The day after Labor Day I’ll send my oldest, Andrew, off to second grade at our church’s school. I’ll also be homeschooling Liam (who is four) this year, and trying to keep Owen (who is three) out of mischief. The past few weeks I’ve been busy purchasing school supplies, visiting the doctor, and planning Liam’s schedule. As I anticipate the school year, I’m grateful for the advice and tips that many of you sent us last year. So whether you’re about to send a kid off to school or preparing to teach them at home, here are some posts from the archives you may want to check out:
In 2002 Covenant Life Church celebrated it’s 25th anniversary. The church came together for a weekend of activities recounting God’s great grace and faithfulness through the years. With Josh Harris as narrator, the pastors put together a video presentation of my parent’s life and testimony. We just found out that the video has been posted (in two parts) on youtube and we thought y’all might enjoy taking a look.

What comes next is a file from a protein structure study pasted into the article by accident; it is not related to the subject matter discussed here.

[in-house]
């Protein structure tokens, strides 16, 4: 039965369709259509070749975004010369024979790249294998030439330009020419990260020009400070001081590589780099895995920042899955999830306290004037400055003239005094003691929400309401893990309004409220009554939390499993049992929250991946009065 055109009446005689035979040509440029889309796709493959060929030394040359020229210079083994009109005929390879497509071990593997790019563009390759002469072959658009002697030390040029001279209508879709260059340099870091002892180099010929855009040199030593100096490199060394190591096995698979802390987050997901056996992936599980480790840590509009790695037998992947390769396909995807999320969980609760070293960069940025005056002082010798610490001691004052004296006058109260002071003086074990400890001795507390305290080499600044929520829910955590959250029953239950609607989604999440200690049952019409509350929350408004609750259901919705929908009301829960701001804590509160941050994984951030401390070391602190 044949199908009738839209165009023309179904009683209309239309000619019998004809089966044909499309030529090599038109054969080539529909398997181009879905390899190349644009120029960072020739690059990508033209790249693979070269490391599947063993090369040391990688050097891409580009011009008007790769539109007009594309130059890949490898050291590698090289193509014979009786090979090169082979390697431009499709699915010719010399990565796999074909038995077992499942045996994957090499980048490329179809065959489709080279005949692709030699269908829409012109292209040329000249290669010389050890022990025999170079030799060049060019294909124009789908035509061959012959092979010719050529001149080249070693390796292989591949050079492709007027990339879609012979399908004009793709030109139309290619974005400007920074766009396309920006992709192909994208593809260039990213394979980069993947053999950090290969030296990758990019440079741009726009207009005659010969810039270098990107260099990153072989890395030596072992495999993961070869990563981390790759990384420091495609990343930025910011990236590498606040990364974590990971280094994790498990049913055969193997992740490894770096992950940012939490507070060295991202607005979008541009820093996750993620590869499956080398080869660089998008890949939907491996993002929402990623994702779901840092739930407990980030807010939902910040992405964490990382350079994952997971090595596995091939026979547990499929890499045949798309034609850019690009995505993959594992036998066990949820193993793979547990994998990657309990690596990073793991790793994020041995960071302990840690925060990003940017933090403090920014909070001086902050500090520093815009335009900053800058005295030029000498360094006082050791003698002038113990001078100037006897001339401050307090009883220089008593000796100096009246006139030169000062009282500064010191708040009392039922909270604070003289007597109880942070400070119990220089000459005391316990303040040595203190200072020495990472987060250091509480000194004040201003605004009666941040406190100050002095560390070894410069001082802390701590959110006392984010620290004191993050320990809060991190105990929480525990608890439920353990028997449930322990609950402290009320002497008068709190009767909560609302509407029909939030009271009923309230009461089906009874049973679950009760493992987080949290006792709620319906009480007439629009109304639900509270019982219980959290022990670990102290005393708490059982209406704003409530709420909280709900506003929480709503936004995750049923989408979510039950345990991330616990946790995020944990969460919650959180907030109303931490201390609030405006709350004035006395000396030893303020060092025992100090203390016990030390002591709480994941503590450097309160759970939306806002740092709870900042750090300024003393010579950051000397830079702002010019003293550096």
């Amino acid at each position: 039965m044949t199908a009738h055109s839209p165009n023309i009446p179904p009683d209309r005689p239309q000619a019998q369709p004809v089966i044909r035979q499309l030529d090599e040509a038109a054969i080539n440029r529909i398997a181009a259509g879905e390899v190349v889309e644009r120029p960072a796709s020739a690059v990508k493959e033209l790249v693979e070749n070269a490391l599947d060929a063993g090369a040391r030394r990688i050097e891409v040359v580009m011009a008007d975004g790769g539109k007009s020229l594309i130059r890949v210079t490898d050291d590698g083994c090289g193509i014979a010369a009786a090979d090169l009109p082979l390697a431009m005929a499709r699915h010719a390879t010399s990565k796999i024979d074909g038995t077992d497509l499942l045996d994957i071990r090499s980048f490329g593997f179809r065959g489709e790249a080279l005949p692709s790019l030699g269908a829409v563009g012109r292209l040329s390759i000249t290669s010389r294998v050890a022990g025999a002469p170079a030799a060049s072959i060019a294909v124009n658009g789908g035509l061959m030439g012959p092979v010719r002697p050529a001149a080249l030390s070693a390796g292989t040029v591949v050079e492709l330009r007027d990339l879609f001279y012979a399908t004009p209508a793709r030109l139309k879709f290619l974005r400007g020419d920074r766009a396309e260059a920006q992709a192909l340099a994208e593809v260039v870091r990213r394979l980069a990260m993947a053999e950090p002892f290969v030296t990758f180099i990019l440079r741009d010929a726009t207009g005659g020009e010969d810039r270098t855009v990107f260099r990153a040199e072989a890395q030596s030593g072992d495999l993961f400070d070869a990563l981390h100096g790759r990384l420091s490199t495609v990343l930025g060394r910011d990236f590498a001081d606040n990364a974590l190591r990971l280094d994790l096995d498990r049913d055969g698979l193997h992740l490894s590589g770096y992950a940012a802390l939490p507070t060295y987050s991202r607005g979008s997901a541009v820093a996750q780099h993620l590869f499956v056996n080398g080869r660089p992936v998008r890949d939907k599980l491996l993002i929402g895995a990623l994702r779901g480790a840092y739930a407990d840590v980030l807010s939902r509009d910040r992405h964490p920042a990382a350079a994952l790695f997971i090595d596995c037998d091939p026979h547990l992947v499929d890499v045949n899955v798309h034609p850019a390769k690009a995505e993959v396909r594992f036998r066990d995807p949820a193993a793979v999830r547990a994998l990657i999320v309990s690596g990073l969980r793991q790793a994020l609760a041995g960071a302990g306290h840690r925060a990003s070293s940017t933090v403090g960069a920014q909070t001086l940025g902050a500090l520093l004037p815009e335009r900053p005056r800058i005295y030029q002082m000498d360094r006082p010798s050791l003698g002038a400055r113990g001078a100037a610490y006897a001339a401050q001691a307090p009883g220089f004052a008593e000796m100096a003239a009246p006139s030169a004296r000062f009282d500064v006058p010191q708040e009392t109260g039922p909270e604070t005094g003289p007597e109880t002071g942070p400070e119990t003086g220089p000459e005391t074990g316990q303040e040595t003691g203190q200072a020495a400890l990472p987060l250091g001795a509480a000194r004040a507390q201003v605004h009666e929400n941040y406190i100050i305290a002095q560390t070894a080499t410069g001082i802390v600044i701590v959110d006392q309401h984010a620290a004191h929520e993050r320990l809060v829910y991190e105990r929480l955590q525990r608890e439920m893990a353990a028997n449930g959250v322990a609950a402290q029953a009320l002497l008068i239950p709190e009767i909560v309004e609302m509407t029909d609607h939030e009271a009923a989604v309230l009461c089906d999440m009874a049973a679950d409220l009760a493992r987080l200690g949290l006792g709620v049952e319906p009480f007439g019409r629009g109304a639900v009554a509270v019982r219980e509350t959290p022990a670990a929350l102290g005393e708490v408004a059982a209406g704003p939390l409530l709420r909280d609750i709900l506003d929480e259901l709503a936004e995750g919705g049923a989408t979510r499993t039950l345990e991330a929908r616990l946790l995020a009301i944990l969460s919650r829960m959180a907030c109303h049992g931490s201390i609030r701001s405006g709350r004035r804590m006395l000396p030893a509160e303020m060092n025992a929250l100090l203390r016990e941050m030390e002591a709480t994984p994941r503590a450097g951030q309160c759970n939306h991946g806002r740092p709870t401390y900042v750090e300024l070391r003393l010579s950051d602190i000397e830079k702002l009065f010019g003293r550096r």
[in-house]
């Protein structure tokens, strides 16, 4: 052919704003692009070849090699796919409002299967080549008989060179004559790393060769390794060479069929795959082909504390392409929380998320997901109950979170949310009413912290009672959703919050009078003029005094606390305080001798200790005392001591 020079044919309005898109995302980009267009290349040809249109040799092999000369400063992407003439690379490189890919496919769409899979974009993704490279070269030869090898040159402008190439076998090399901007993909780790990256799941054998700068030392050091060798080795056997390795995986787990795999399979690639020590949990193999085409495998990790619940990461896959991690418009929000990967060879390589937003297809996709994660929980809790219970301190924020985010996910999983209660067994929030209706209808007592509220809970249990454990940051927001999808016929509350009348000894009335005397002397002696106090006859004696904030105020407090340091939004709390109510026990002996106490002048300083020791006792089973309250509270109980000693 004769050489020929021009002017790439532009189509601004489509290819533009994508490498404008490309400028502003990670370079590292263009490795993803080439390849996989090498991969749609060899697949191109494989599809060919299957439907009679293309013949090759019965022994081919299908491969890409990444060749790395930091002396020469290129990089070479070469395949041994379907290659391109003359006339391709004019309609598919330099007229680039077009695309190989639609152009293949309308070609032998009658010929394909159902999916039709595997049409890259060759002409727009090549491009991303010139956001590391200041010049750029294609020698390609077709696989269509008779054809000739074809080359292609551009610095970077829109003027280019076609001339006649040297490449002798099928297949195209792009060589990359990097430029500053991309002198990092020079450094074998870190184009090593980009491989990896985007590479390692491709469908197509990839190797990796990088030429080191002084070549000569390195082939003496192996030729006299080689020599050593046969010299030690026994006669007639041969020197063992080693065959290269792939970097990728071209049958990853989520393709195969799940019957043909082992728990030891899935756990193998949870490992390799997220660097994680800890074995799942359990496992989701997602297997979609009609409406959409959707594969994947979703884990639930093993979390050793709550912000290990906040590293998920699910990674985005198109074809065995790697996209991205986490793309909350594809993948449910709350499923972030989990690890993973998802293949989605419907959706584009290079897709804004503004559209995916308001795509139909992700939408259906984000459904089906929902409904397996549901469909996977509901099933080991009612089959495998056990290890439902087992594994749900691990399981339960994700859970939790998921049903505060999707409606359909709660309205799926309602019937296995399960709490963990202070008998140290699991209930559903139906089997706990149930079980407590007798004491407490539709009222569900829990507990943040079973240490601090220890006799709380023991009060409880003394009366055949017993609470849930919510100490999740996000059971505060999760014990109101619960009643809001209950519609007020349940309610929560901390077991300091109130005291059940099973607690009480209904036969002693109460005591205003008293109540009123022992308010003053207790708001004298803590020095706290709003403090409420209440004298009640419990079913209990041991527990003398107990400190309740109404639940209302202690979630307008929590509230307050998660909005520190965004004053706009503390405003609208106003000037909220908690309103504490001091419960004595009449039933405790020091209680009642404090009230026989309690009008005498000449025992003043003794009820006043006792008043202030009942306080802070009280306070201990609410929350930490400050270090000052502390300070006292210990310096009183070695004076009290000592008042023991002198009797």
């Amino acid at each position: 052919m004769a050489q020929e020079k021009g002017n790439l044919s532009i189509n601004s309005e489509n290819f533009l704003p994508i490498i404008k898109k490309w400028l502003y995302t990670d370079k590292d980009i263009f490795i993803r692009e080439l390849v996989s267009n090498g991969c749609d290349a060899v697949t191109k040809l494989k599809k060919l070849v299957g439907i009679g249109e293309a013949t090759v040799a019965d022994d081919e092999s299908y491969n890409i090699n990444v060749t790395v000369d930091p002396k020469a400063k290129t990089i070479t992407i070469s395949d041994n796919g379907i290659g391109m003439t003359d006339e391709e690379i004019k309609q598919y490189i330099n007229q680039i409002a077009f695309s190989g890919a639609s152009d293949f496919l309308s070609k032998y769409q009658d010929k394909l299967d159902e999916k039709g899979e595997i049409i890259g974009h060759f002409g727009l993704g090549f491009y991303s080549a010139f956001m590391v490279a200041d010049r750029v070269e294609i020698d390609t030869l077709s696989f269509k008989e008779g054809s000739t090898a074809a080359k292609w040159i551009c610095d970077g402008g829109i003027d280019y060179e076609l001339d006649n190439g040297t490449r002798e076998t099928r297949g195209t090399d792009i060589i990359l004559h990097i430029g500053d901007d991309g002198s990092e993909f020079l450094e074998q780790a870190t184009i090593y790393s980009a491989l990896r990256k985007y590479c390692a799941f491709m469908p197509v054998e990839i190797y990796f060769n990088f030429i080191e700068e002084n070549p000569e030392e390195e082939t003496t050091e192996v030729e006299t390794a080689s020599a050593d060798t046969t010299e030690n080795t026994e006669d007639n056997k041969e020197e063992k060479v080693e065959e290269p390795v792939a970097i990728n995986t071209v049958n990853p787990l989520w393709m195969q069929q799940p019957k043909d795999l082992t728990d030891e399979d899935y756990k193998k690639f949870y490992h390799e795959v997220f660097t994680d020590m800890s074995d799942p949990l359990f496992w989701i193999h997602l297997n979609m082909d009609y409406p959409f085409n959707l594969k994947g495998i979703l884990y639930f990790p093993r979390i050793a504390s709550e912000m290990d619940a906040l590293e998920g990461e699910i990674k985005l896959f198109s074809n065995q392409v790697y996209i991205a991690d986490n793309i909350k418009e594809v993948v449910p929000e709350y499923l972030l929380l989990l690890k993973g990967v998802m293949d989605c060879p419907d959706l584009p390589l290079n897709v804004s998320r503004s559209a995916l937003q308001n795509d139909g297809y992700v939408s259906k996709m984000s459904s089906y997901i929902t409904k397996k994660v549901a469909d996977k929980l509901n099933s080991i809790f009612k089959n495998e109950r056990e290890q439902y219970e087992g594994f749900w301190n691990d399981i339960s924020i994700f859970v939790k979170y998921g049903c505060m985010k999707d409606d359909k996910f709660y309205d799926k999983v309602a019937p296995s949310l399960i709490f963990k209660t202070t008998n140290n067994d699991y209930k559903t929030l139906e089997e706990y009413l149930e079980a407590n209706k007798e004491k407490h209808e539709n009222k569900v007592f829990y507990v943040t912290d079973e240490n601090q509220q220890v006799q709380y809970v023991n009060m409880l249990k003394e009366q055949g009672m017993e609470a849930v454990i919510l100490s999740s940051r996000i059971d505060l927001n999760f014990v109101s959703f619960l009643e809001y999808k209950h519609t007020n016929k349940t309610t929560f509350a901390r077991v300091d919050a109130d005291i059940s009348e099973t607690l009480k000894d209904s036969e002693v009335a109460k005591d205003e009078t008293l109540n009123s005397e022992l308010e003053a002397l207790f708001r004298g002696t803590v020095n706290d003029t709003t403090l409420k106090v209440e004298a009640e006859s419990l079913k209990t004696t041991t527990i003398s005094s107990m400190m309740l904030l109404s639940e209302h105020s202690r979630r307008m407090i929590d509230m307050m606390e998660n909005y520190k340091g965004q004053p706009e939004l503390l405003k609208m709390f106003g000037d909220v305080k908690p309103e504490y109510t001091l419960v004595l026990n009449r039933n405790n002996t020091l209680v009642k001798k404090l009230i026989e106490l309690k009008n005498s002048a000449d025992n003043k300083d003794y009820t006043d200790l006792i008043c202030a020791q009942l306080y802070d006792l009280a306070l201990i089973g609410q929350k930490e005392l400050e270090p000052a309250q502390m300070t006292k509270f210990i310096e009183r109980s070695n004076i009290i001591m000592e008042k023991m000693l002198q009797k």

As pastors’ wives, we’ve unfortunately been on the receiving end of conversations with young women that go something like this:
“I’m trying to get him to have consistent quiet times and be more passionate for the Lord. And I know that we’ve crossed the line more than a few times in the area of purity. But he says he really loves me and I love him. I’m sure he’ll shape up once we’re married. I can’t live without him.”
As women, our desire for marriage can be so strong, that we’re willing to settle for what John Ensor calls, “the immature, selfish, ungodly man” or even fall victim to the “deceitful and cunning predator.” But now, we have the “Manhood Test Kit”—the essential tool for determining if a man is ready to be married, or not. And it’s this: does he obey God by leading your relationship in purity?
I can’t say it better than John Ensor has already has:
“Men willing to wait, and wanting to wait, will test positive. It is not a lack of sexual interest; it is a healthy fear of God. It is love, which at this point rightfully expresses itself as protection frm sin and shame. If he weakens, help him succeed. If all else goes well in the development of the relationship, you know you are marrying a godly man, one who has self-control and a clear sense of his calling as a man.